Your Role As A Parent In Your Child’s Recovery

As the parent or guardian, you have a central role in supporting your child’s return to school. You are the advocate for your child between any medical professionals, your child’s school and any other organization your child is involved in.

It is your responsibility to report a non-school related concussion or suspected concussion to your child’s school. For concussions that occur at school, you are responsible for responding to the school and for ensuring your child is assessed as soon as possible by a medical professional.

Your child’s school may or may not have a concussion management plan or policy. Inform the administration that your child has sustained a concussion. You may want to set up a meeting with the principal, your child’s teacher(s), resource teachers, and counsellors to discuss the best return to school plan for your child. Read our article on returning to school to help you identify your child’s support system in their recovery.

You should ensure that the school identifies a school contact. It is your responsibility to maintain communication with the school contact to discuss how your child is coping with returning to school, such as coping with homework, workload, etc. In addition, you should provide the school with any directions from your child’s medical professional that might be important for the school to know, such as restrictions on your child’s physical activity.

You have an important role to play in the development and implementation of your child’s Return to Learn Plan. You and your child should work collaboratively with the school to create a plan that includes:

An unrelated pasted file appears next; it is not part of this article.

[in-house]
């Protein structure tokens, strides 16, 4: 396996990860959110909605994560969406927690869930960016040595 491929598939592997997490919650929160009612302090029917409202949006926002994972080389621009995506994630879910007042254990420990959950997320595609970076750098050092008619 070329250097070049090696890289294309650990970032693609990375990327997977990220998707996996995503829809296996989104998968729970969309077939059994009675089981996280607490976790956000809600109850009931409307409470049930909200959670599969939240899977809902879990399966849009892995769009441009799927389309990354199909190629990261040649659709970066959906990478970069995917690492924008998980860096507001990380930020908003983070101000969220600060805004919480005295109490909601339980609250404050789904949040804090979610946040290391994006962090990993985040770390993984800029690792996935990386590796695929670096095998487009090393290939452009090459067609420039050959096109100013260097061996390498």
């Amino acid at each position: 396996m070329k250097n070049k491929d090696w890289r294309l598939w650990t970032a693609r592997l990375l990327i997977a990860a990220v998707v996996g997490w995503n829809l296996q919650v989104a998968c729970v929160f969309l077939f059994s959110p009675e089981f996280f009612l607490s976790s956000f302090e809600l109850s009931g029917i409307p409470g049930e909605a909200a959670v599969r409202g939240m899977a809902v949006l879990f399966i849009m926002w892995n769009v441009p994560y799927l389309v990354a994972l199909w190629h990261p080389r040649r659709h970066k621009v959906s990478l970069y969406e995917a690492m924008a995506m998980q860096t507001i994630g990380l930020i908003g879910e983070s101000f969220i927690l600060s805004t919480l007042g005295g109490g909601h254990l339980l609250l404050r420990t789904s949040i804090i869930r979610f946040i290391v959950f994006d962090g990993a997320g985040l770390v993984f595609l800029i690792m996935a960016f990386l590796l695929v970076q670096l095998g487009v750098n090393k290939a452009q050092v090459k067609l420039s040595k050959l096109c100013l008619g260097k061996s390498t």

• How your child’s needs will be met at school
  • The learning accommodations needed to support your child
  • What school work can be done at home

Your child’s Return to School Plan should include how to monitor the plan’s effectiveness, including:

  • Mode and frequency of communication between you and the school contact—this could be using school agendas, email, and phone calls
  • Mode and frequency of communication between the school contact and the teachers
  • Timing and scheduling of regular meetings to discuss your child’s progress and make adjustments as needed
  • How your child’s academic progress will be monitored
  • How your child’s emotional adjustment is monitored, by whom, and what actions to take should there be concerns
  • Any issues that develop and what strategies will be implemented to address those issues
Once the plan is created, you should help support your child’s progress by following the Return to School plan at home, and communicating with the school contact about how your child is tolerating the plan.

You are responsible for completing any paperwork the school requests you to complete. This can include getting a medical assessment and the required written medical clearance from your child’s medical professional to participate in physical activity as outlined in the Return to School and Return to Sport protocols.

Once your child is progressing along the Return to School protocol, the Return to Sport protocol may also be started. However, you child must have successfully returned to a full day of school before completing the Return to Sport protocol.

Each child’s recovery is unique. Most will make academic progress independently, but some children may benefit from temporary learning support or tutoring to guide their progress.

If your child does not progress within a 4- to 6-week period or if you are concerned about their mental health, you should seek further medical advice. In addition, other professional resources can be consulted such as the school counsellor, learning support teacher, or school psychologist for further recommendations.

For more information:

Review other Resources that can help guide your child’s return to learn.